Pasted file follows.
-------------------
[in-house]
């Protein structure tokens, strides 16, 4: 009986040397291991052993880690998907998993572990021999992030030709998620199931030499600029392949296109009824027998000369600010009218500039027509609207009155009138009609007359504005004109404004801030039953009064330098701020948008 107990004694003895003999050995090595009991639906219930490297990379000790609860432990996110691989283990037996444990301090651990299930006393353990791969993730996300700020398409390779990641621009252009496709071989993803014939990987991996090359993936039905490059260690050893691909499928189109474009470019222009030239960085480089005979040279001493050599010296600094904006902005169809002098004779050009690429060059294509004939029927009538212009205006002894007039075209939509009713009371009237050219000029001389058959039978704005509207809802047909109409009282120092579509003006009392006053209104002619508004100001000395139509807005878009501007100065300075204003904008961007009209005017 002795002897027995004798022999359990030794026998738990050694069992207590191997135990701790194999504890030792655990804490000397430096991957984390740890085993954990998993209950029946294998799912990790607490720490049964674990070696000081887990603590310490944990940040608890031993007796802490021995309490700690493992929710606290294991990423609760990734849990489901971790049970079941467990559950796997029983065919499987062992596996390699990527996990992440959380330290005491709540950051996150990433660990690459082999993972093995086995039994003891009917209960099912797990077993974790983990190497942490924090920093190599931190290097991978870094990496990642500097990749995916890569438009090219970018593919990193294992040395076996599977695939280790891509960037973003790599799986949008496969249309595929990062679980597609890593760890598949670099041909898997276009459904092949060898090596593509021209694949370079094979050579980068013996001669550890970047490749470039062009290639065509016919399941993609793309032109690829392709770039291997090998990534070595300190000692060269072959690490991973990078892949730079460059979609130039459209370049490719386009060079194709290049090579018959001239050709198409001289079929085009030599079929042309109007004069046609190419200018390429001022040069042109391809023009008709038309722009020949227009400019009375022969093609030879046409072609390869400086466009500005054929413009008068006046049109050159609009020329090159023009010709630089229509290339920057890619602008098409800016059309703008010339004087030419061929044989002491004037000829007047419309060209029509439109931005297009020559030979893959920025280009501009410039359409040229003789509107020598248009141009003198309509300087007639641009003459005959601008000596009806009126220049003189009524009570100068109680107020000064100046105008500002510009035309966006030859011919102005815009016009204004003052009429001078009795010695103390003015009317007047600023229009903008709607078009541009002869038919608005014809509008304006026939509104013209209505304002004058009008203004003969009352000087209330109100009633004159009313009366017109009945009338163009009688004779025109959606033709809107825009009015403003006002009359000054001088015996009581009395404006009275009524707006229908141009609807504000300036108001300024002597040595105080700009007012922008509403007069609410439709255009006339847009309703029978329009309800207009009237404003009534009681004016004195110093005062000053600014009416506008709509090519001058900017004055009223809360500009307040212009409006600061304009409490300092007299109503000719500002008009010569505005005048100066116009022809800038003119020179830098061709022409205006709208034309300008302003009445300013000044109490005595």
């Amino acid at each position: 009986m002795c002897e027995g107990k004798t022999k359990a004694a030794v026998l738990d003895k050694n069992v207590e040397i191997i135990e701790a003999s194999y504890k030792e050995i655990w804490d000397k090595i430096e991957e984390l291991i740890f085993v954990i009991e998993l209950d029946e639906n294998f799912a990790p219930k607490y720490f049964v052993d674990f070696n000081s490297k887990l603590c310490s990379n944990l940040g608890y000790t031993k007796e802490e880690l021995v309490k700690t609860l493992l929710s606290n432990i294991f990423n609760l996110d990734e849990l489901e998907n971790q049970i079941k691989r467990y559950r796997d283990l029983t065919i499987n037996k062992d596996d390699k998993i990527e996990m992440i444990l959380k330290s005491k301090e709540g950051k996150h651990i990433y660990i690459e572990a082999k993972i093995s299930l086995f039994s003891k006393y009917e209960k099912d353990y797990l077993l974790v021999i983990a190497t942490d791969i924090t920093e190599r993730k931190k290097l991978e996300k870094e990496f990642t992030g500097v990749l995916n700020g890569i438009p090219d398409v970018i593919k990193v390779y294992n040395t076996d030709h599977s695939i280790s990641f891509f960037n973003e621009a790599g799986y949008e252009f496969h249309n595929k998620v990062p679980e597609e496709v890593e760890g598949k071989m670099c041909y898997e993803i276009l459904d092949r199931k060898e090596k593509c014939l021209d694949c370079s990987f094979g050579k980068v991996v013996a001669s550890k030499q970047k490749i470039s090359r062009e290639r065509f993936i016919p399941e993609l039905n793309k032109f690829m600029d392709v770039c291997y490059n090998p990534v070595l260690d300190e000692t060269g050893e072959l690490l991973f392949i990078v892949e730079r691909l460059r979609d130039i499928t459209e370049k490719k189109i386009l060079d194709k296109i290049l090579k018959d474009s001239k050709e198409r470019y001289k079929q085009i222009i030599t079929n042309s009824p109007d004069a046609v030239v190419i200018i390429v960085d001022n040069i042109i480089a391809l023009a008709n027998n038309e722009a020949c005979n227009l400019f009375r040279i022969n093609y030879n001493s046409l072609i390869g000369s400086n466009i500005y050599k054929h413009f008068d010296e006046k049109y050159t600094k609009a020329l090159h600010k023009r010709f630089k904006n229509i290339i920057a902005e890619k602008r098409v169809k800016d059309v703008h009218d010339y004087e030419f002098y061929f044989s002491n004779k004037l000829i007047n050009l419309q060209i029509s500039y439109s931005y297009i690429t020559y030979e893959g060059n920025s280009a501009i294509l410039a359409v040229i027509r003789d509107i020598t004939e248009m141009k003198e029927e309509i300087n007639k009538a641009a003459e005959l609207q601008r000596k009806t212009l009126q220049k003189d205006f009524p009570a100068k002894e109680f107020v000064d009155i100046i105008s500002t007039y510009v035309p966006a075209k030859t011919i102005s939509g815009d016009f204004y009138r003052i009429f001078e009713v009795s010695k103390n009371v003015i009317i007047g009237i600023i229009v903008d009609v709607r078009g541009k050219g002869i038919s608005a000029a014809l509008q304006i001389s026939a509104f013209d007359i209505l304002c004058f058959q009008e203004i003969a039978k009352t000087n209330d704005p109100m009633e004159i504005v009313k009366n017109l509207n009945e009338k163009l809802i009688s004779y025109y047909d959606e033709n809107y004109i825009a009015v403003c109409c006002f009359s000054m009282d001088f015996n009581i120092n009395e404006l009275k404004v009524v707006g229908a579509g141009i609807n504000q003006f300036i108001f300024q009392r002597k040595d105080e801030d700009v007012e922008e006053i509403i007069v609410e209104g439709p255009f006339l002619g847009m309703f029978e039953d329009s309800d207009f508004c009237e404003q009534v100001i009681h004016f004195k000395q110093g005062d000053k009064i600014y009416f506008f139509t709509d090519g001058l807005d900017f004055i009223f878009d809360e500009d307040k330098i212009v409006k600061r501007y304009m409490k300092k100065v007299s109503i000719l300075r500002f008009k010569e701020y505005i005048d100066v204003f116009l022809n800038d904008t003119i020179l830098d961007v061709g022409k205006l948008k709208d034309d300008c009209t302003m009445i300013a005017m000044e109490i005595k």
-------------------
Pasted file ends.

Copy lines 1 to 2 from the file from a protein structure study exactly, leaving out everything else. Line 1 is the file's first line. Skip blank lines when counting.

[in-house]
């Protein structure tokens, strides 16, 4: 009986040397291991052993880690998907998993572990021999992030030709998620199931030499600029392949296109009824027998000369600010009218500039027509609207009155009138009609007359504005004109404004801030039953009064330098701020948008 107990004694003895003999050995090595009991639906219930490297990379000790609860432990996110691989283990037996444990301090651990299930006393353990791969993730996300700020398409390779990641621009252009496709071989993803014939990987991996090359993936039905490059260690050893691909499928189109474009470019222009030239960085480089005979040279001493050599010296600094904006902005169809002098004779050009690429060059294509004939029927009538212009205006002894007039075209939509009713009371009237050219000029001389058959039978704005509207809802047909109409009282120092579509003006009392006053209104002619508004100001000395139509807005878009501007100065300075204003904008961007009209005017 002795002897027995004798022999359990030794026998738990050694069992207590191997135990701790194999504890030792655990804490000397430096991957984390740890085993954990998993209950029946294998799912990790607490720490049964674990070696000081887990603590310490944990940040608890031993007796802490021995309490700690493992929710606290294991990423609760990734849990489901971790049970079941467990559950796997029983065919499987062992596996390699990527996990992440959380330290005491709540950051996150990433660990690459082999993972093995086995039994003891009917209960099912797990077993974790983990190497942490924090920093190599931190290097991978870094990496990642500097990749995916890569438009090219970018593919990193294992040395076996599977695939280790891509960037973003790599799986949008496969249309595929990062679980597609890593760890598949670099041909898997276009459904092949060898090596593509021209694949370079094979050579980068013996001669550890970047490749470039062009290639065509016919399941993609793309032109690829392709770039291997090998990534070595300190000692060269072959690490991973990078892949730079460059979609130039459209370049490719386009060079194709290049090579018959001239050709198409001289079929085009030599079929042309109007004069046609190419200018390429001022040069042109391809023009008709038309722009020949227009400019009375022969093609030879046409072609390869400086466009500005054929413009008068006046049109050159609009020329090159023009010709630089229509290339920057890619602008098409800016059309703008010339004087030419061929044989002491004037000829007047419309060209029509439109931005297009020559030979893959920025280009501009410039359409040229003789509107020598248009141009003198309509300087007639641009003459005959601008000596009806009126220049003189009524009570100068109680107020000064100046105008500002510009035309966006030859011919102005815009016009204004003052009429001078009795010695103390003015009317007047600023229009903008709607078009541009002869038919608005014809509008304006026939509104013209209505304002004058009008203004003969009352000087209330109100009633004159009313009366017109009945009338163009009688004779025109959606033709809107825009009015403003006002009359000054001088015996009581009395404006009275009524707006229908141009609807504000300036108001300024002597040595105080700009007012922008509403007069609410439709255009006339847009309703029978329009309800207009009237404003009534009681004016004195110093005062000053600014009416506008709509090519001058900017004055009223809360500009307040212009409006600061304009409490300092007299109503000719500002008009010569505005005048100066116009022809800038003119020179830098061709022409205006709208034309300008302003009445300013000044109490005595």